Donald Trump rages at all those Latin American refugees flooding his country's southern border. But the United States, Jonathan Manthorpe writes, is merely reaping what it has sown:
For generations, successive United States administrations have imposed their will on the countries of Latin America with callous disregard for the outcomes. They have sat astride their ideological high horses and ousted elected left-wing Latin American governments with no thought of the consequences. They have backed military coups and supported rapacious juntas in power. They have sponsored civil wars, the effects of which have left indelible wounds in several Latin American countries. They have aided and abetted authoritarian regimes in merciless crackdowns on rebellious populations.
They’ve also been influenced by the wishes of U.S. multi-national companies, even when those were unacceptably exploitative. They have foisted hardline free-market economic models on societies where the concepts are alien or where the policies reinforce the power of local aristocracies.
This has particularly been the case in Central America, where the vast majority of migrants are coming from these days:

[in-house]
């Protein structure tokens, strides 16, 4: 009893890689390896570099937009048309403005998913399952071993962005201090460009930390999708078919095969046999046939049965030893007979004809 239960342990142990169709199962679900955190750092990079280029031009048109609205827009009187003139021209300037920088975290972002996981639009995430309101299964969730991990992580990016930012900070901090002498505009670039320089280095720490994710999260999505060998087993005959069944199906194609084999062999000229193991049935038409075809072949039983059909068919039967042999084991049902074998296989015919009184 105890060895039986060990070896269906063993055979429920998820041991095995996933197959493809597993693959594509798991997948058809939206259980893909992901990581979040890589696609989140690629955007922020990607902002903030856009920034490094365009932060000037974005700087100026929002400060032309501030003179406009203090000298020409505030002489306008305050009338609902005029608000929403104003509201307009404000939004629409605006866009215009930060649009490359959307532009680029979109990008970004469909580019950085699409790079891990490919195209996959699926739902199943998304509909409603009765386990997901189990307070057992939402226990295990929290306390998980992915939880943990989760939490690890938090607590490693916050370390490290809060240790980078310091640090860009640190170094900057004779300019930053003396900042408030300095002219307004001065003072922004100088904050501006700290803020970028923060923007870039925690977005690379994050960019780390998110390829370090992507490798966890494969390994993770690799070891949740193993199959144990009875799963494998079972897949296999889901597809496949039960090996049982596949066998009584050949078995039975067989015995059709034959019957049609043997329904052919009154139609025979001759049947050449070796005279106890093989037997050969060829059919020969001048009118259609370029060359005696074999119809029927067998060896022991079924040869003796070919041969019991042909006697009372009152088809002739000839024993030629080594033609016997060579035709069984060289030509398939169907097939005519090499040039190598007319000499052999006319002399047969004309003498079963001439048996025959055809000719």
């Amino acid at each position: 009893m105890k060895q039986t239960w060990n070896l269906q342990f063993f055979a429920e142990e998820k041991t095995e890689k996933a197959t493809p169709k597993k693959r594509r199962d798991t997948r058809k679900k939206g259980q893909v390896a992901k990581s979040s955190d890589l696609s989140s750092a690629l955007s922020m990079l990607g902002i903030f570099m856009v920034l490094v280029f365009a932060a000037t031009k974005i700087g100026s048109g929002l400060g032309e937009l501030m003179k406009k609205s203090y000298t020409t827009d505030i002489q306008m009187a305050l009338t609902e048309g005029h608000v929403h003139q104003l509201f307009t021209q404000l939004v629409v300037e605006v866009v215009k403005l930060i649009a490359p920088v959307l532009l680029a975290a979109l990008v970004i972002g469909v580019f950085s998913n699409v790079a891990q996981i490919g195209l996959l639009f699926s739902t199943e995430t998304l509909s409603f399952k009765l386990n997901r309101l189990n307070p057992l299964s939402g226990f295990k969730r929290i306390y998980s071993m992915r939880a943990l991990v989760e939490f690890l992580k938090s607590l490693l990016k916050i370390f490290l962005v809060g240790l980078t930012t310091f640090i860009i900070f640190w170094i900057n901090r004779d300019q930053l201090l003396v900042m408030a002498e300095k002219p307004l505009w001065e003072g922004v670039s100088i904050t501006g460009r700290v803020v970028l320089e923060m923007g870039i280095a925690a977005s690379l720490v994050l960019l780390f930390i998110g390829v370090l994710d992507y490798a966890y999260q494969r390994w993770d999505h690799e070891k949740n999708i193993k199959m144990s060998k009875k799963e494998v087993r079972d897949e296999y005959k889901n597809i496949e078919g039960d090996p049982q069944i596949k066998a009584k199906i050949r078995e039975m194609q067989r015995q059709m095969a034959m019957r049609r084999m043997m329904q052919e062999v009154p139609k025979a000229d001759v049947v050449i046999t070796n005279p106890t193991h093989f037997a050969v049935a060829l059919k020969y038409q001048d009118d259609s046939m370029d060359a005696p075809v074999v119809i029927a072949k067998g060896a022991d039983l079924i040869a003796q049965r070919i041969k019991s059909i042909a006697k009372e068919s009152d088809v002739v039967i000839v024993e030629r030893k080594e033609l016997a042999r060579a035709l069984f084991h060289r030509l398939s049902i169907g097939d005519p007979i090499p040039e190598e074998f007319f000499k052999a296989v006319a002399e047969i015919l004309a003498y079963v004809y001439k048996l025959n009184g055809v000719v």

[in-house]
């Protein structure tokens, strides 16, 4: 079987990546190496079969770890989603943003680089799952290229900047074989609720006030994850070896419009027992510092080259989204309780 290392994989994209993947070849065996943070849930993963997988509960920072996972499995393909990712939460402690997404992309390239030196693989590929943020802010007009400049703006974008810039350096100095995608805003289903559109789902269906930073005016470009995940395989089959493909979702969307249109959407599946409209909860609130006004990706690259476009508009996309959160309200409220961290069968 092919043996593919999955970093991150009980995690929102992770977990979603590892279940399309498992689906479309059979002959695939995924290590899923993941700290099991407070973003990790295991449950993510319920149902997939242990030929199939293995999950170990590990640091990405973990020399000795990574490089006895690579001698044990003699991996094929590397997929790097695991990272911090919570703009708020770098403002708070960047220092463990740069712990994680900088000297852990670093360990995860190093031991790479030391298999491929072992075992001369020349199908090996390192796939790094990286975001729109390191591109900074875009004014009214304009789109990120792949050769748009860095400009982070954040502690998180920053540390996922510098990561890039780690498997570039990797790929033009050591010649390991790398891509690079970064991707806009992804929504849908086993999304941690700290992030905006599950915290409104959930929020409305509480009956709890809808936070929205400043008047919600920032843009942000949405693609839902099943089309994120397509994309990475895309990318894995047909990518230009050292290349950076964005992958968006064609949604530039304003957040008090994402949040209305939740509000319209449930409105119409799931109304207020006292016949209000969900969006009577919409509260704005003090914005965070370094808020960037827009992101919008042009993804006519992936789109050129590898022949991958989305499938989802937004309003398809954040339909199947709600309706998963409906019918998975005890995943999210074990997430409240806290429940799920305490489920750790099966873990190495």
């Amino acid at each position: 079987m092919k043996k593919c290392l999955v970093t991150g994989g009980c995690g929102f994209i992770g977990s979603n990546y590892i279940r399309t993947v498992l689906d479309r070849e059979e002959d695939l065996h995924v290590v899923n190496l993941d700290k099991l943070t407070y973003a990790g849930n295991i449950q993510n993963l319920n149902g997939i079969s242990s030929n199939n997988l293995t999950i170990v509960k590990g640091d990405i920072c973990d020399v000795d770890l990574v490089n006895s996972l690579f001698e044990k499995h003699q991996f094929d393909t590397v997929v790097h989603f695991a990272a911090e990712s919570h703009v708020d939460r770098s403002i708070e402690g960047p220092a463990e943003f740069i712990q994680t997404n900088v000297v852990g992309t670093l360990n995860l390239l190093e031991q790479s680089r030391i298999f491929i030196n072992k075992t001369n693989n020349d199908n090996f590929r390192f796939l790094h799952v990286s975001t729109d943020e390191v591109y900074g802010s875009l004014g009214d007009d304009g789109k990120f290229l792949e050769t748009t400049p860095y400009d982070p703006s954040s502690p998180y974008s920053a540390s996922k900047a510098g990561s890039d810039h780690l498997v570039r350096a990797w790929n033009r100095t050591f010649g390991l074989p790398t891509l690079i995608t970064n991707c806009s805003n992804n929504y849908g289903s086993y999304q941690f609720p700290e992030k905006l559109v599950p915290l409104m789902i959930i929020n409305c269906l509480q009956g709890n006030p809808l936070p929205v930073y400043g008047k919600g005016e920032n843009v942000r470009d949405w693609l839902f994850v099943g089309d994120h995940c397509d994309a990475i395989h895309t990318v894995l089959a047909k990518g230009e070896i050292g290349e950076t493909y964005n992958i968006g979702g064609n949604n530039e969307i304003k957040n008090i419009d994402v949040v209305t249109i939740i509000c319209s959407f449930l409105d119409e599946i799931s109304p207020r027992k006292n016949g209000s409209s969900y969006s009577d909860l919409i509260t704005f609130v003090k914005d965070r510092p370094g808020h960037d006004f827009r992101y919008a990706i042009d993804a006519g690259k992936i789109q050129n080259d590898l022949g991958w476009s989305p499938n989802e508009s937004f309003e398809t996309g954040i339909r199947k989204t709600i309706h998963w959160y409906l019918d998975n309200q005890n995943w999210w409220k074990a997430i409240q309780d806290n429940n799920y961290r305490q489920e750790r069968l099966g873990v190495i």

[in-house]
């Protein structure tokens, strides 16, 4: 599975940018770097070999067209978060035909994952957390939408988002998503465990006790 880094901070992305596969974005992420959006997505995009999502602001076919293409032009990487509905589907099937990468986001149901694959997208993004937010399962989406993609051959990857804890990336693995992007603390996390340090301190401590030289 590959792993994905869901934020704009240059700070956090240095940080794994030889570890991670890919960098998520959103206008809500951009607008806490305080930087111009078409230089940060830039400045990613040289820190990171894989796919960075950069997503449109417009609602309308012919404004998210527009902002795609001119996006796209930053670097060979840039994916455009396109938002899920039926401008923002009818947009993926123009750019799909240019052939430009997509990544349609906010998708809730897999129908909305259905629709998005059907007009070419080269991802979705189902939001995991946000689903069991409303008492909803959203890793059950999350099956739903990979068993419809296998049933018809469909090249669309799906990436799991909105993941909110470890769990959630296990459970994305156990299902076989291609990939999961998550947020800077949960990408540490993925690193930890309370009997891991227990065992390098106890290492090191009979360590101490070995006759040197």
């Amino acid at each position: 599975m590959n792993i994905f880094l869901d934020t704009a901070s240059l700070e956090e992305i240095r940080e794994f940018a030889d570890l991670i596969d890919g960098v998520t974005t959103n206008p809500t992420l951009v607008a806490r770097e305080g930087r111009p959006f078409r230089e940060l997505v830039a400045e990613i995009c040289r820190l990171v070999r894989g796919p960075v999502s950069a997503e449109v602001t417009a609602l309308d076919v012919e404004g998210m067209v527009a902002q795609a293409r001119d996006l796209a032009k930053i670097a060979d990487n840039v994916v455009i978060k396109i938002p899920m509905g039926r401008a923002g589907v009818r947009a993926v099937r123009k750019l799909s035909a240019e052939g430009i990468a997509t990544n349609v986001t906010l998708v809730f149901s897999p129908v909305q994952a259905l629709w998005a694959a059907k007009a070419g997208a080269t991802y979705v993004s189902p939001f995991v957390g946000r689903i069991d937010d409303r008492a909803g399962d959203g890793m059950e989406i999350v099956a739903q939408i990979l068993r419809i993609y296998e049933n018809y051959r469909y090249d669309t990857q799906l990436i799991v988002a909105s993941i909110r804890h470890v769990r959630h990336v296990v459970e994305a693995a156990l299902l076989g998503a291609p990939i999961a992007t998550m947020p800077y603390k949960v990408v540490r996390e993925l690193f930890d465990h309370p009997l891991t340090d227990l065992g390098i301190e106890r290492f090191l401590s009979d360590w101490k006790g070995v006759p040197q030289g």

Canada’s Foreign Minister Chrystia Freeland last week joined an international chorus of governments and organizations calling for an end to a government crackdown on mass protests by political opponents in Nicaragua. About 200 unarmed civilians have been killed by security forces and paramilitary groups since the government of President Daniel Ortega launched the counterattack two months ago.
Freeland said the situation “is now posing serious risks to the security of the region.” Others are predicting the street violence could cascade into civil war. Nearby, there are only semi-functional governments in Guatemala, El Salvador and Honduras. The seeds of current turmoil in these countries were sown in the 1970s and 1980s when the U.S. backed authoritarian and military responses to social unrest. Street gangs have carved out local fiefdoms to fill the vacuum left by inadequate and predatory administrations in Honduras, Guatemala and El Salvador. The gangs have fashioned crude economies based on protection rackets, drug dealing and human trafficking.
But violence holds the whole shambles together. Honduras, Guatemala and El Salvador have among the highest murder rates in the world. Killings in El Salvador are at a rate of 103 people among every 100,000 inhabitants. This is higher than any country except Syria, where there is an all-out civil war. The ratio is a bit better in Honduras and Guatemala, but not much.
And what does Donald Trump do? He does what he has done throughout his whole life -- he plays Pontius Pilate, washing his and his country's hands of all responsibility. However, what the Americans have created is now tearing them apart. They are screaming at each other, throwing their fellow citizens out of restaurants and drowning in lies.
And, by the time Trump is finished, the United States may well be just another banana republic.
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